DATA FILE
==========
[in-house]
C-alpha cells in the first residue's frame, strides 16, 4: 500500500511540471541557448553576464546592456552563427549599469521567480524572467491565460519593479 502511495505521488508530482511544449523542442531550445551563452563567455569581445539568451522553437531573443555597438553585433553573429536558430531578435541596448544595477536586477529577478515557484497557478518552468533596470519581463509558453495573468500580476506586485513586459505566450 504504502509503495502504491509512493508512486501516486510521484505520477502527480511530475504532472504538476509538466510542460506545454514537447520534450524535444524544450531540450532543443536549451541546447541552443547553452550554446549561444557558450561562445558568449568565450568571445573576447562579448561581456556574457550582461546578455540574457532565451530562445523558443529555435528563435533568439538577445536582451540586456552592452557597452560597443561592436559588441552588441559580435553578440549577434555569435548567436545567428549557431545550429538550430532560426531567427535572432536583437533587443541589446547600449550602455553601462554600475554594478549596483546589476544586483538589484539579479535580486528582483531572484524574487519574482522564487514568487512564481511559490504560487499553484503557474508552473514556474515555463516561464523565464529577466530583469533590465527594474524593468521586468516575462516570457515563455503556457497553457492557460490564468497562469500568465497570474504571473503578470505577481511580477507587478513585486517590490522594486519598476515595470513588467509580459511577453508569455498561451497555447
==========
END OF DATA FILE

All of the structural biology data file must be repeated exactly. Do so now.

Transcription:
[in-house]
C-alpha cells in the first residue's frame, strides 16, 4: 500500500511540471541557448553576464546592456552563427549599469521567480524572467491565460519593479 502511495505521488508530482511544449523542442531550445551563452563567455569581445539568451522553437531573443555597438553585433553573429536558430531578435541596448544595477536586477529577478515557484497557478518552468533596470519581463509558453495573468500580476506586485513586459505566450 504504502509503495502504491509512493508512486501516486510521484505520477502527480511530475504532472504538476509538466510542460506545454514537447520534450524535444524544450531540450532543443536549451541546447541552443547553452550554446549561444557558450561562445558568449568565450568571445573576447562579448561581456556574457550582461546578455540574457532565451530562445523558443529555435528563435533568439538577445536582451540586456552592452557597452560597443561592436559588441552588441559580435553578440549577434555569435548567436545567428549557431545550429538550430532560426531567427535572432536583437533587443541589446547600449550602455553601462554600475554594478549596483546589476544586483538589484539579479535580486528582483531572484524574487519574482522564487514568487512564481511559490504560487499553484503557474508552473514556474515555463516561464523565464529577466530583469533590465527594474524593468521586468516575462516570457515563455503556457497553457492557460490564468497562469500568465497570474504571473503578470505577481511580477507587478513585486517590490522594486519598476515595470513588467509580459511577453508569455498561451497555447